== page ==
The UK's base rate of interest should be retained at 0.5 per cent, according to the latest report by the EY Item Club.
It stated that until real-time wages start to grow, the Bank of England's Monetary Policy Committee ought to hold the base rate at its current record low level for the UK.
Earlier this month, the committee announced that it was holding interest rates for another month. The base rate has been held at 0.5 per cent in the UK since March 2009. Just six months previous to that, UK interest rates had stood at 4.5 per cent before the global financial crash.
In its new quarterly report into the state of the UK economy, the EY Item Club argued that a rate rise could have a negative impact on the recovery.
Inflation in the UK recently dropped to two per cent – the government's target rate – while unemployment has been edging towards seven per cent. Governor of the Bank of England Mark Carney claimed last year he would not consider increasing interest rates until unemployment was down to seven per cent, though he noted this would not be an automatic trigger.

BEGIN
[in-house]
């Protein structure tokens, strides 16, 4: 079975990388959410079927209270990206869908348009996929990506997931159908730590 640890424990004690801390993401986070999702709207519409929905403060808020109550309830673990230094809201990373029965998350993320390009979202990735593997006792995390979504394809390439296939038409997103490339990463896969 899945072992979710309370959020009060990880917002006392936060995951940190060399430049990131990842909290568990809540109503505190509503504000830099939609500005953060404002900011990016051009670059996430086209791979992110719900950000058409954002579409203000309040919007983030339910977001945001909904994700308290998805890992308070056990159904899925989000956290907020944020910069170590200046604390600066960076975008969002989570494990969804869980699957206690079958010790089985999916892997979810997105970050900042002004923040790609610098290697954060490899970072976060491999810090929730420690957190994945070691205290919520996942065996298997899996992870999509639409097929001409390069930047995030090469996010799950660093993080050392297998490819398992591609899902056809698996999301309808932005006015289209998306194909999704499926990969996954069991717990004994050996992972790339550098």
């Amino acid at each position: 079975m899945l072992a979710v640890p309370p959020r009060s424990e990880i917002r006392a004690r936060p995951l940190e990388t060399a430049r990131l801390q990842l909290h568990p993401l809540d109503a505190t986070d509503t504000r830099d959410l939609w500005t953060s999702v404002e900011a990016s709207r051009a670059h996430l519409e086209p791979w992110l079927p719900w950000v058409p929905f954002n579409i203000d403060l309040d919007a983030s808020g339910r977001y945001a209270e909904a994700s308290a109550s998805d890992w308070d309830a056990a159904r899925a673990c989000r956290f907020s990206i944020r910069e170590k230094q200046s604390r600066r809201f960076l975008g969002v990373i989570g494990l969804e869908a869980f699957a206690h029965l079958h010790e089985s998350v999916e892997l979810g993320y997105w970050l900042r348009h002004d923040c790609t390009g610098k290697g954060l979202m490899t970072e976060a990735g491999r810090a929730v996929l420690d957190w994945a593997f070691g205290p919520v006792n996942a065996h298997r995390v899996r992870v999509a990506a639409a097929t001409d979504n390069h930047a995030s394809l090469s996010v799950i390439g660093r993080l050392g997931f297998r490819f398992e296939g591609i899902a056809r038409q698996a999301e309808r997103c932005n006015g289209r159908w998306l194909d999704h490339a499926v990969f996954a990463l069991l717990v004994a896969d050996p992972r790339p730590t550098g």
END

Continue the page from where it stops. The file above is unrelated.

Peter Spencer, chief economic advisor to EY Item Club, stated that the body is not sure when the last time employment was rising and real wages were falling was.
He said: "The weakness of real earnings is proving to be the government's Achilles heel and could prove to be the weak spot in the recovery. Consumers have reduced the amount they save to fund their spending sprees. But they cannot continue to drive growth for much longer without an accompanying recovery in real wages or a rise in their debt to income ratio."
The EY Item Club predicts that consumers are going to continue to propel growth in the coming months, forecasting that UK GDP will expand by 2.7 per cent in 2014, an increase from the figure of 1.9 per cent that was recorded in 2013.
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